#3

Incidentally, I had a need for just such an iterator yesterday, and I used a different approach that might interest you. Here’s a simplified version of my use case: using lookbehind to implement an equivalent of Vec::dedup.

There is probably an obvious reason why your approach is better, but I felt like using the std iterator building blocks gave me fewer opportunities to make mistakes, so I went with it.

fn uniq<E>(elems: &[E]) -> Vec<E>
    where E: Clone + PartialEq {
  // Create the "current element" iterator.
  let it = elems.into_iter();
  // Clone it into a second iterator which
  // 1. Produces Option<E> instead of E, and
  // 2. Yields a single None before the sequence.
  // This effectively timeshifts the original
  // iterator, giving us the lookbehind behavior.
  // Aside: I'm missing Haskell's `singleton`.
  let behind = repeat(None).take(1)
        .chain(it.clone().map(|e| Some(e)));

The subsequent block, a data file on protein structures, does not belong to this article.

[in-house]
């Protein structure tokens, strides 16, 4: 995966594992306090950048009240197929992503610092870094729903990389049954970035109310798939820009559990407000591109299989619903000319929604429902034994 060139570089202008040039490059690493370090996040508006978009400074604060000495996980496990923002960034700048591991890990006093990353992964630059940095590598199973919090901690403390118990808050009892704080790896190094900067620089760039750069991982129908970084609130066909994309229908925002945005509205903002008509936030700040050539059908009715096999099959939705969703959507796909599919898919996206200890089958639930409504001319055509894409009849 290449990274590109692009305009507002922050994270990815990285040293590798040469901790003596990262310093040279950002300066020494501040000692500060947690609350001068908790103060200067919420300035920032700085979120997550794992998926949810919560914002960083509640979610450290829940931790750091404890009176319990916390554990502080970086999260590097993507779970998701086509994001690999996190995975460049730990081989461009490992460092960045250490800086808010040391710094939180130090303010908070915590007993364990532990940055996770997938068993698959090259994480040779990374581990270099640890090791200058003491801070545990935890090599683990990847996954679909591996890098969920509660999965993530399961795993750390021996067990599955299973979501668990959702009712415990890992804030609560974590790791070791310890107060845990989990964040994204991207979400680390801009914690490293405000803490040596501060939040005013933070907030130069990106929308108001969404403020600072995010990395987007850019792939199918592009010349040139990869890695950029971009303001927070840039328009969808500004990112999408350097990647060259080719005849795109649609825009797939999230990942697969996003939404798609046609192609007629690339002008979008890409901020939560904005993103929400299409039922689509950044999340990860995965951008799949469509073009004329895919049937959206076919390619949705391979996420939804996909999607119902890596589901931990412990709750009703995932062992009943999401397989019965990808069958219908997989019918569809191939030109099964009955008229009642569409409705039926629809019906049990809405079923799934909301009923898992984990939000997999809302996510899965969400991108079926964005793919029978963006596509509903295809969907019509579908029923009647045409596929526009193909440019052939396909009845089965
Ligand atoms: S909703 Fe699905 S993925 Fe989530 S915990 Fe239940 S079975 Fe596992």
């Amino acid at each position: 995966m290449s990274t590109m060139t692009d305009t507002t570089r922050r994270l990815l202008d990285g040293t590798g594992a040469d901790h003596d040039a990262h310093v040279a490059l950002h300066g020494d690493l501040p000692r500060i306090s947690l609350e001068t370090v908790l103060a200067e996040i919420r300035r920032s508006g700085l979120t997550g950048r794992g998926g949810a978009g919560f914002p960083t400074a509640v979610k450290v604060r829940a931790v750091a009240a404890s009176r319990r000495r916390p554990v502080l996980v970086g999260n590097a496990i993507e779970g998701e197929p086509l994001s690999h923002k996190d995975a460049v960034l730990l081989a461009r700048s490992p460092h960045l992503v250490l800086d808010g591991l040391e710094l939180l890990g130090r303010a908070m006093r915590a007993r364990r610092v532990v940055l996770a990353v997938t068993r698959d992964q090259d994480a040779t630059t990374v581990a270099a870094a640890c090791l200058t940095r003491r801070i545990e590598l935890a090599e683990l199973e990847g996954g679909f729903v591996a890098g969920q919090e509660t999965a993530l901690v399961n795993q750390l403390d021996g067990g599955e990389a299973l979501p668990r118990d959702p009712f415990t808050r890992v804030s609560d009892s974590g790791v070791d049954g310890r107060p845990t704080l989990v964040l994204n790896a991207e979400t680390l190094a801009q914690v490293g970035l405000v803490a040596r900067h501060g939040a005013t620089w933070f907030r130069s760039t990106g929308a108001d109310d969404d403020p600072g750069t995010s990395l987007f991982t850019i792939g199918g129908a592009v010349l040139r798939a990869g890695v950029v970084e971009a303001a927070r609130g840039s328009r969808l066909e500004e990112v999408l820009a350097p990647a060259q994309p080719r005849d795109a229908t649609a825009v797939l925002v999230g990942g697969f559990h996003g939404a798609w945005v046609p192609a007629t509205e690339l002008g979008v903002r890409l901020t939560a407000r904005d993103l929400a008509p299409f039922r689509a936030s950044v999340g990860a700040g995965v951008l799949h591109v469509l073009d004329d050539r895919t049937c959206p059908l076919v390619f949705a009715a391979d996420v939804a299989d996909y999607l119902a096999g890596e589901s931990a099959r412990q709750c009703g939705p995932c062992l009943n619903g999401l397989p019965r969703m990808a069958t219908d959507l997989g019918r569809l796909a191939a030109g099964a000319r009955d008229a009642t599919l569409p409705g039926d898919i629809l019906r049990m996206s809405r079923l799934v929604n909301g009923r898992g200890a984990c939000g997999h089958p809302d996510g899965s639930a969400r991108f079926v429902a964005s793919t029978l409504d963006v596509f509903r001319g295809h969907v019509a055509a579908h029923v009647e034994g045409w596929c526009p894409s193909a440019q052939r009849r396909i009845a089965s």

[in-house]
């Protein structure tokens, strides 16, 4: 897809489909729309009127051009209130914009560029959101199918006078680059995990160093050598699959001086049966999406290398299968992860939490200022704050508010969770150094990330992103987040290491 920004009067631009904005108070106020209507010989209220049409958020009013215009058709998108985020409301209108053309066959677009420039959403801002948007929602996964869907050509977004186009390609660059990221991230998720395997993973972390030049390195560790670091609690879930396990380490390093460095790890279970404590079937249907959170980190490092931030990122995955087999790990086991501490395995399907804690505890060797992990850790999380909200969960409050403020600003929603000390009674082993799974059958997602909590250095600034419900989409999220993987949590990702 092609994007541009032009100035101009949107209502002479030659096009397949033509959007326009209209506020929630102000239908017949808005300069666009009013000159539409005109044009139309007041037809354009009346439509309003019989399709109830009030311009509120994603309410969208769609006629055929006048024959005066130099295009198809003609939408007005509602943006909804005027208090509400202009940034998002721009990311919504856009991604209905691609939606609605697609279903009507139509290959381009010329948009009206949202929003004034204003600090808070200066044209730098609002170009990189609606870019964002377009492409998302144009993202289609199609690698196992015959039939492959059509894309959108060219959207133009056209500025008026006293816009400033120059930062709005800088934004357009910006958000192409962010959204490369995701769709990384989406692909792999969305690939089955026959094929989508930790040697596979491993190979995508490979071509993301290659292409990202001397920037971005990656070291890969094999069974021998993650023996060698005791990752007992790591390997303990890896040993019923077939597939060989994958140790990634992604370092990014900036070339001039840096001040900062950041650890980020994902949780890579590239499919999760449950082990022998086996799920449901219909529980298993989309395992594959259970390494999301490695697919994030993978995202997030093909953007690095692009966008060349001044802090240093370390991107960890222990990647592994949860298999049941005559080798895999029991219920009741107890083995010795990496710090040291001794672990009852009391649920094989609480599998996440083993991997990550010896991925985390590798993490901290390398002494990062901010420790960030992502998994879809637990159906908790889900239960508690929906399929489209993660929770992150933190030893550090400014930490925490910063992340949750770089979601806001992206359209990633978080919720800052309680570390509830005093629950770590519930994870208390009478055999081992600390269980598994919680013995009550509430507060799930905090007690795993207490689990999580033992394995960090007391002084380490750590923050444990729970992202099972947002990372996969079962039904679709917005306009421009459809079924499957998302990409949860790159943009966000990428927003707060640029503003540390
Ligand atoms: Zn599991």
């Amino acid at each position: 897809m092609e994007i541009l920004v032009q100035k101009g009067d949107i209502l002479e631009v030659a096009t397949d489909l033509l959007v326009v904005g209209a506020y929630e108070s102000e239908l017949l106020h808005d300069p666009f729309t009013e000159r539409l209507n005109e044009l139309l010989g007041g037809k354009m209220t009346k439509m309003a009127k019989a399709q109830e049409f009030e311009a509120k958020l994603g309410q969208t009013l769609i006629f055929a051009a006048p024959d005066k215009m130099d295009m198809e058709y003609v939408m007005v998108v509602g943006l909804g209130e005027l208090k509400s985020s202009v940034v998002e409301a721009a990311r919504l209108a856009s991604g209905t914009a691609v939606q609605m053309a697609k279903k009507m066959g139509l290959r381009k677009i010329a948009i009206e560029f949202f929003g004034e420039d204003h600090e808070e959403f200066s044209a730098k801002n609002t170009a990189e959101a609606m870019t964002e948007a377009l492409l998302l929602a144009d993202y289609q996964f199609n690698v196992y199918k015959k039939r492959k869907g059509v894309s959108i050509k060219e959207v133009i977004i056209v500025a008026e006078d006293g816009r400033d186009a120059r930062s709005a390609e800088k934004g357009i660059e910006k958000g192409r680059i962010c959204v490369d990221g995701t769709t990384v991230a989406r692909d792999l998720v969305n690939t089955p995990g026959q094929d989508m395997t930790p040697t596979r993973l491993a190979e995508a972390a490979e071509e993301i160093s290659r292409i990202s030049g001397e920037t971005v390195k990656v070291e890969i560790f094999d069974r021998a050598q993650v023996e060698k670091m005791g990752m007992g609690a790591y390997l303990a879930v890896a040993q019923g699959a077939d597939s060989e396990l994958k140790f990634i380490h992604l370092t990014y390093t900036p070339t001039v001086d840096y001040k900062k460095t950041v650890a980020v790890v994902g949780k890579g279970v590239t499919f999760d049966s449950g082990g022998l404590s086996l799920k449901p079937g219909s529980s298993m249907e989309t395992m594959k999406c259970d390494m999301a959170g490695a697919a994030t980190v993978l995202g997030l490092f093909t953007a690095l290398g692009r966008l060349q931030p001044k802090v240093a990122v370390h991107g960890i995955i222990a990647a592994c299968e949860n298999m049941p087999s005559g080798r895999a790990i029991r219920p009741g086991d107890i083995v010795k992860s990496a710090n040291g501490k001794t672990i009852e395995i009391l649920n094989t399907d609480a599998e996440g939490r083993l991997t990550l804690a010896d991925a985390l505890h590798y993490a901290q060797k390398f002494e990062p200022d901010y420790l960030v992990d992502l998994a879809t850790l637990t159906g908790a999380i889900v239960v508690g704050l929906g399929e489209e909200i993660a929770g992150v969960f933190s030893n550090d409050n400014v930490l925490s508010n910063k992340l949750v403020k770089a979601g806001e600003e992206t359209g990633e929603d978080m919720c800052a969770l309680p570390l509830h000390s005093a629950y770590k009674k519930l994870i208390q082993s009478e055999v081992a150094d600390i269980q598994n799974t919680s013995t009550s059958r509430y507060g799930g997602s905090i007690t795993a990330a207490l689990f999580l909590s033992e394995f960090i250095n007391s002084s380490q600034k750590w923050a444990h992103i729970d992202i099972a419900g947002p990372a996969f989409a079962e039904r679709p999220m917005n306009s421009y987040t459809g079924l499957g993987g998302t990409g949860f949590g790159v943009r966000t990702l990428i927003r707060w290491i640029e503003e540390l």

// A sink for our selected elements.
  let mut out = Vec::new();
  // This loop could also be written using filter_map.
  // I wrote it as a for loop here to mirror your
  // original.
  for (prev, current) in behind.zip(it) {
    if prev != Some(current) {
      out.push(current.clone());
    }
  }
  out
}

I see two drawbacks with this approach – three, if the iterator construction and manipulation feels unpleasant. :smile:

First, if you want to make it generic over any IntoIterator, instead of just slices, the type constraints are a little wordy. Here’s what I came up with:

fn collapse<I, E, II>(elems: I) -> Vec<E>
  where I: IntoIterator<Item=E, IntoIter=II>,
        II: Iterator<Item=E> + Clone,
        E: Clone + PartialEq {
  ...
}

I would not enjoy documenting that.